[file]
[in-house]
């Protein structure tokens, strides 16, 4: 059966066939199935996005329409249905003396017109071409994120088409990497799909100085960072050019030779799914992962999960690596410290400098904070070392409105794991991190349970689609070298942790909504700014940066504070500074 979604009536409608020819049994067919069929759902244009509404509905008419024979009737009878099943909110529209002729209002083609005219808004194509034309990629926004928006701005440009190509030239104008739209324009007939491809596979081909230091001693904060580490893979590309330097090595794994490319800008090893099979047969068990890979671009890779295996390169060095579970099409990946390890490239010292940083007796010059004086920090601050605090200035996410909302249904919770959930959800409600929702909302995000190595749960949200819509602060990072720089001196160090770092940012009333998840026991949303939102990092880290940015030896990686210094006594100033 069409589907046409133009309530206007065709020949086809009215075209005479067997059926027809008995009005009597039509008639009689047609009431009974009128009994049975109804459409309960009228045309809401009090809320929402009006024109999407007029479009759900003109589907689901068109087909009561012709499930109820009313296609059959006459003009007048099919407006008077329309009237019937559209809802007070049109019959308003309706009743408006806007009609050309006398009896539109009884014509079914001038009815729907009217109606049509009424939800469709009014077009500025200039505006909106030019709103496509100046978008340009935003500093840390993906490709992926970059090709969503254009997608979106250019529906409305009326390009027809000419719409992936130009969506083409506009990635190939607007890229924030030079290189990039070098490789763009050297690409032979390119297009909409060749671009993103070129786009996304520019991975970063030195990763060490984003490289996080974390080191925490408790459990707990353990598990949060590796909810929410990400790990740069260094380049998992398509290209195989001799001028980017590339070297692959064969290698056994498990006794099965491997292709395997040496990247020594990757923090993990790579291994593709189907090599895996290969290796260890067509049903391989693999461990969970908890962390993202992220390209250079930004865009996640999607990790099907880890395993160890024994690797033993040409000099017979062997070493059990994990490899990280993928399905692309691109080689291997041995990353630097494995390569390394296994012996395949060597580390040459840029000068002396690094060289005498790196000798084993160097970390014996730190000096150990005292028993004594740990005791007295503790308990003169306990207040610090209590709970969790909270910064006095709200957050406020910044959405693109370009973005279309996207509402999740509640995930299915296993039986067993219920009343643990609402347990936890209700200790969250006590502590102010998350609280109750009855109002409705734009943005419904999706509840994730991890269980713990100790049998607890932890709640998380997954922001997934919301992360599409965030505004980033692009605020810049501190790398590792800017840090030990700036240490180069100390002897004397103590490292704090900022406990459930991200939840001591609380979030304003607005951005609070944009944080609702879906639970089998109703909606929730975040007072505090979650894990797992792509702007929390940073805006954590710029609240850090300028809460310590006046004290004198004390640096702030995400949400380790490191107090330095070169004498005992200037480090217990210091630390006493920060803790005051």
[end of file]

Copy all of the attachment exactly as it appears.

[in-house]
């Protein structure tokens, strides 16, 4: 059966066939199935996005329409249905003396017109071409994120088409990497799909100085960072050019030779799914992962999960690596410290400098904070070392409105794991991190349970689609070298942790909504700014940066504070500074 979604009536409608020819049994067919069929759902244009509404509905008419024979009737009878099943909110529209002729209002083609005219808004194509034309990629926004928006701005440009190509030239104008739209324009007939491809596979081909230091001693904060580490893979590309330097090595794994490319800008090893099979047969068990890979671009890779295996390169060095579970099409990946390890490239010292940083007796010059004086920090601050605090200035996410909302249904919770959930959800409600929702909302995000190595749960949200819509602060990072720089001196160090770092940012009333998840026991949303939102990092880290940015030896990686210094006594100033 069409589907046409133009309530206007065709020949086809009215075209005479067997059926027809008995009005009597039509008639009689047609009431009974009128009994049975109804459409309960009228045309809401009090809320929402009006024109999407007029479009759900003109589907689901068109087909009561012709499930109820009313296609059959006459003009007048099919407006008077329309009237019937559209809802007070049109019959308003309706009743408006806007009609050309006398009896539109009884014509079914001038009815729907009217109606049509009424939800469709009014077009500025200039505006909106030019709103496509100046978008340009935003500093840390993906490709992926970059090709969503254009997608979106250019529906409305009326390009027809000419719409992936130009969506083409506009990635190939607007890229924030030079290189990039070098490789763009050297690409032979390119297009909409060749671009993103070129786009996304520019991975970063030195990763060490984003490289996080974390080191925490408790459990707990353990598990949060590796909810929410990400790990740069260094380049998992398509290209195989001799001028980017590339070297692959064969290698056994498990006794099965491997292709395997040496990247020594990757923090993990790579291994593709189907090599895996290969290796260890067509049903391989693999461990969970908890962390993202992220390209250079930004865009996640999607990790099907880890395993160890024994690797033993040409000099017979062997070493059990994990490899990280993928399905692309691109080689291997041995990353630097494995390569390394296994012996395949060597580390040459840029000068002396690094060289005498790196000798084993160097970390014996730190000096150990005292028993004594740990005791007295503790308990003169306990207040610090209590709970969790909270910064006095709200957050406020910044959405693109370009973005279309996207509402999740509640995930299915296993039986067993219920009343643990609402347990936890209700200790969250006590502590102010998350609280109750009855109002409705734009943005419904999706509840994730991890269980713990100790049998607890932890709640998380997954922001997934919301992360599409965030505004980033692009605020810049501190790398590792800017840090030990700036240490180069100390002897004397103590490292704090900022406990459930991200939840001591609380979030304003607005951005609070944009944080609702879906639970089998109703909606929730975040007072505090979650894990797992792509702007929390940073805006954590710029609240850090300028809460310590006046004290004198004390640096702030995400949400380790490191107090330095070169004498005992200037480090217990210091630390006493920060803790005051």